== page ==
a framework dimension for each type of access to the codestream, wherein the data layers representing degrees of access are disposed in an order along one of the dimensions associated with a type of access, wherein at least one of the access types is associated with a first access layer yielding multimedia content having a greater quality than a second access layer yielding the multimedia content, the codestream simultaneously accessible via different access types and access layers on a plurality of different equipment; and
a Group Diffie-Hellman value calculated for layer keys combined under Diffie-Hellman key agreement, wherein the layer keys correspond those access layers of an encrypted scalable layered access codestream in which the scalable access building block resides and wherein the layer keys are hashed from type keys for each access type supported by the codestream.
41. A set of keys for unlocking an encrypted scalable layered access codestream, comprising:
a flexible number of dimensions for encrypting or scrambling for at least some data in a codestream, each dimension representing a different access type by which the data is capable of being accessed, the codestream data simultaneously accessible via different access types and access layers on a plurality of different equipment;
a flexible number of access layers for each dimension, each access layer representing a degree of access within an access type, wherein at least one of the access types is associated with a first access layer yielding multimedia content having a greater quality than a second access layer yielding the multimedia content;
a virtual layer not physically accessible by a user and treated as a higher access layer than a highest access layer of that access type;
a plurality of data segments for containing data, wherein a data segment is defined by intersecting access layers of the different access types;
type keys corresponding to access types supported by the codestream;
layer keys derived from the type keys, wherein the layer keys correspond to access layers of the access types; and
data segment keys derived from layer keys for access layers on which a data segment resides, where a data segment key is derived from layer keys by a Group Diffie-Hellman agreement.
42. The set of keys as recited in claim 41, wherein only type keys are sent to a user to derive the layer keys and data segment keys for unlocking content associated with an access layer of the codestream.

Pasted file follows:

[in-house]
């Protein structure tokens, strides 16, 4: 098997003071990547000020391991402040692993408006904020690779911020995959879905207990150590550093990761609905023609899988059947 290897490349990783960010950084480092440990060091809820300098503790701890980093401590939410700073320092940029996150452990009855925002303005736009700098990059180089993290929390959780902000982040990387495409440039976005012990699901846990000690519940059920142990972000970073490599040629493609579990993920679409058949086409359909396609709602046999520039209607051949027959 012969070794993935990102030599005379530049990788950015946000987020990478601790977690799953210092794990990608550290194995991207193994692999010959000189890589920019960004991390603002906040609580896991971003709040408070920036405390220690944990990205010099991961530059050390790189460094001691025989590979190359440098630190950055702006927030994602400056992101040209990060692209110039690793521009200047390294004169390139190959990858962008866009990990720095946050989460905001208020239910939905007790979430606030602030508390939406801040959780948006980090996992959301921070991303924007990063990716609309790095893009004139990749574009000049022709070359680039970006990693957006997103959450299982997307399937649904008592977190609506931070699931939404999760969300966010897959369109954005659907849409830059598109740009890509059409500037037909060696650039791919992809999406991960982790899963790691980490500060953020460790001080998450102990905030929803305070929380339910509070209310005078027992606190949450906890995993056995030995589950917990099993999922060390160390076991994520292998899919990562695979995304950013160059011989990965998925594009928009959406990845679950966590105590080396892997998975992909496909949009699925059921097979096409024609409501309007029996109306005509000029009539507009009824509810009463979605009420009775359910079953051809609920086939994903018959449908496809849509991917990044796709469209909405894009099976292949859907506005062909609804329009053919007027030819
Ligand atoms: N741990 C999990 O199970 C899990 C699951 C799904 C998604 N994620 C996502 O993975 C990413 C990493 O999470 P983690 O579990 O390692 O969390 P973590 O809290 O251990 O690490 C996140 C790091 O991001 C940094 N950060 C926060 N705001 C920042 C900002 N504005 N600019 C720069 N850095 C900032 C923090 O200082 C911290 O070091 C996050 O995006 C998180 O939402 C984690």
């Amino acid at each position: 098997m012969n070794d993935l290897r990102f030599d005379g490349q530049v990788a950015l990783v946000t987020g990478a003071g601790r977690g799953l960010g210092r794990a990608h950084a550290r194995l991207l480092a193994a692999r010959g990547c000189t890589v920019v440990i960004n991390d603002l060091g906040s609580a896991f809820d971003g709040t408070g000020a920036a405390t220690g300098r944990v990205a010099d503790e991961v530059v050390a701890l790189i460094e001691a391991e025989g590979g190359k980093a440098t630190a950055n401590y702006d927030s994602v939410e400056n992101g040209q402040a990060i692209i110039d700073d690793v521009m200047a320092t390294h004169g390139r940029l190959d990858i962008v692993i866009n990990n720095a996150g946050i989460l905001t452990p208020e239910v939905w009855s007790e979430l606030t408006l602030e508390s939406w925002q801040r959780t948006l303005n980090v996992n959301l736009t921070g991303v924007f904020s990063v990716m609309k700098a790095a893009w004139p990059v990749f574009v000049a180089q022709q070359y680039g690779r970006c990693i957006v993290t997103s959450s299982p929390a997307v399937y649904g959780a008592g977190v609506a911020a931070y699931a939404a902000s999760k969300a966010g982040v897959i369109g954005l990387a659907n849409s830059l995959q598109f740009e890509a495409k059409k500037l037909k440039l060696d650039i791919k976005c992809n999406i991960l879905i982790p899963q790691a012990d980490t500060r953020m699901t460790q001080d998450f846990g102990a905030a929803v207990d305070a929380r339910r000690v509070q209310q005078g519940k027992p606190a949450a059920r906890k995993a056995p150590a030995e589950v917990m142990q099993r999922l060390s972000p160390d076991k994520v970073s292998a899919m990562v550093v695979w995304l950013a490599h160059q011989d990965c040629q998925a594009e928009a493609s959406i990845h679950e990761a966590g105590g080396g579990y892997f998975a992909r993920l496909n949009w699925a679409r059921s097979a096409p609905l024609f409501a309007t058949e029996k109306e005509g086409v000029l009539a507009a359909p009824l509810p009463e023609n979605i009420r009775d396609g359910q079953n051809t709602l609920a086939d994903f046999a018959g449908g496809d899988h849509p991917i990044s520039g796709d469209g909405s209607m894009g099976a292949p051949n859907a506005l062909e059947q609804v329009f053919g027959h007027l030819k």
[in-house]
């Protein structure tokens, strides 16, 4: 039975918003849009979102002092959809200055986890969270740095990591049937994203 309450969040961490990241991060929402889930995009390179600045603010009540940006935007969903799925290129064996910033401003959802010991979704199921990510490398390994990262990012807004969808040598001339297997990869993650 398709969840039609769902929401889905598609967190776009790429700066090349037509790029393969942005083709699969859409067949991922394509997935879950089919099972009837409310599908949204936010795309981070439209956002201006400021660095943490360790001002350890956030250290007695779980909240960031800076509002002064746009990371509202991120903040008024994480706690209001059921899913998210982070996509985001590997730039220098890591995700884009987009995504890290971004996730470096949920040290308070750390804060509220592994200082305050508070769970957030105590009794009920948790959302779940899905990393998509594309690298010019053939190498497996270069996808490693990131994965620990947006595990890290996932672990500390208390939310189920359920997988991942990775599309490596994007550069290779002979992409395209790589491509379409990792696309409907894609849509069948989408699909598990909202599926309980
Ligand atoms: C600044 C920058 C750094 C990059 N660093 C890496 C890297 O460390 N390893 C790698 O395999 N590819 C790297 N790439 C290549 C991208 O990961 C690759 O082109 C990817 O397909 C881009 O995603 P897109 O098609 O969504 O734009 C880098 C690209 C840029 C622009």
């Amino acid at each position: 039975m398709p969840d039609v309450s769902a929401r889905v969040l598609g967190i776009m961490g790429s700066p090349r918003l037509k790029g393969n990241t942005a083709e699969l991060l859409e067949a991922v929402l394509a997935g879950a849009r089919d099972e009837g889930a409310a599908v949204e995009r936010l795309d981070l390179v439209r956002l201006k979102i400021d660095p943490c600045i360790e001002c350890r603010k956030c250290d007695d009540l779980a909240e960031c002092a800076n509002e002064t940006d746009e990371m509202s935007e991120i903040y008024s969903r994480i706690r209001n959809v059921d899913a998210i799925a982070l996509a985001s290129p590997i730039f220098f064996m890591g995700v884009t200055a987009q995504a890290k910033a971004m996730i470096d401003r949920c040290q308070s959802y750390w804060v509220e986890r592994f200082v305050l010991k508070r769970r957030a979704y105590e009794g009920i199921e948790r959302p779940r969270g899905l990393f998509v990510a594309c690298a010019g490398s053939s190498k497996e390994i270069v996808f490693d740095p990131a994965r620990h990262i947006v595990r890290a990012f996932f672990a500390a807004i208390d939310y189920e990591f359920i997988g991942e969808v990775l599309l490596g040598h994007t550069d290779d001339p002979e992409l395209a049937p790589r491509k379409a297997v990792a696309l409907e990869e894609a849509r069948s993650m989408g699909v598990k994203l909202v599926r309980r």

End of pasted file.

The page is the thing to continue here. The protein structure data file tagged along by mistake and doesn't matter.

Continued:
43. A computer readable medium containing instructions that are executable by a computer to perform actions, comprising:
selecting access types and access layers of the access types to be supported by an encrypted scalable layered multimedia stream, wherein the access layers represent degrees of access disposed in an order associated with a type of access, wherein at least one of the access types is associated with a first access layer yielding multimedia content having a greater quality than a second access layer yielding the multimedia content, the multimedia stream simultaneously accessible via different access types and access layers on a plurality of different equipment;
assigning an independent random access number key to a highest access layer each access type;
hashing each independent random access number key to derive layer keys for each second highest access layer of each access type;
successively hashing the results of a previous hash to derive layer keys for successively lower access layers;
locating access layers of each access type in which a segment of multimedia data to be encrypted resides;
combining layer keys of the located access layers by a Group Diffie-Hellman agreement to derive an encryption key for the segment of multimedia data; and
encrypting the segment of multimedia data using the encryption key.
44. The computer readable medium as recited in claim 43, wherein an Elliptic Curve Diffie-Hellman protocol is substituted for the Group Diffie-Hellman key exchange protocol.
45. The computer readable medium as recited in claim 43, further comprising instructions for:
sending one of the keys used to derive a decryption key for the segment of multimedia data to a user in a license; and
sending a remainder of keys used to derive the decryption key as publicly available anti-logarithms in the multimedia data.
Description
TECHNICAL FIELD

This invention relates generally to scalable multimedia codestreams and more specifically to scalable layered access control for multimedia.

BACKGROUND

Scalable coding is a technology that encodes a multimedia signal in a scalable manner so that various representations of the content can be extracted from a single codestream to fit a wide range of applications. Many scalable coders have been proposed and some have been adopted as standards. JPEG 2000 (J2K) is a scalable wavelet-based image-coding standard that supports resolution, quality, and color-component scalabilities within a single codestream. MPEG-4 Fine Granularity Scalability (FGS) is a fine-grain scalable video coding standard that supports both temporal and quality scalabilities. The recent Universal Scalable Video Coding (USVC) proposal supports temporal, spatial, and quality scalabilities (F. Wu, S. Li, R. Yan, X. Sun, and Y. Zhang, “Efficient and Universal Scalable Video Coding,” IEEE Int. Conf. Image Processing, September 2002, vol. 2, pp. 37-40). Embedded Audio Coding (EAC) supports quality, sampling-rate, and channel scalabilities (J. Li, “Embedded Audio Coding (EAC) with Implicit Auditory Masking,” Proc. 10th ACM Int. Conf. Multimedia, December 2002, pp. 592-601).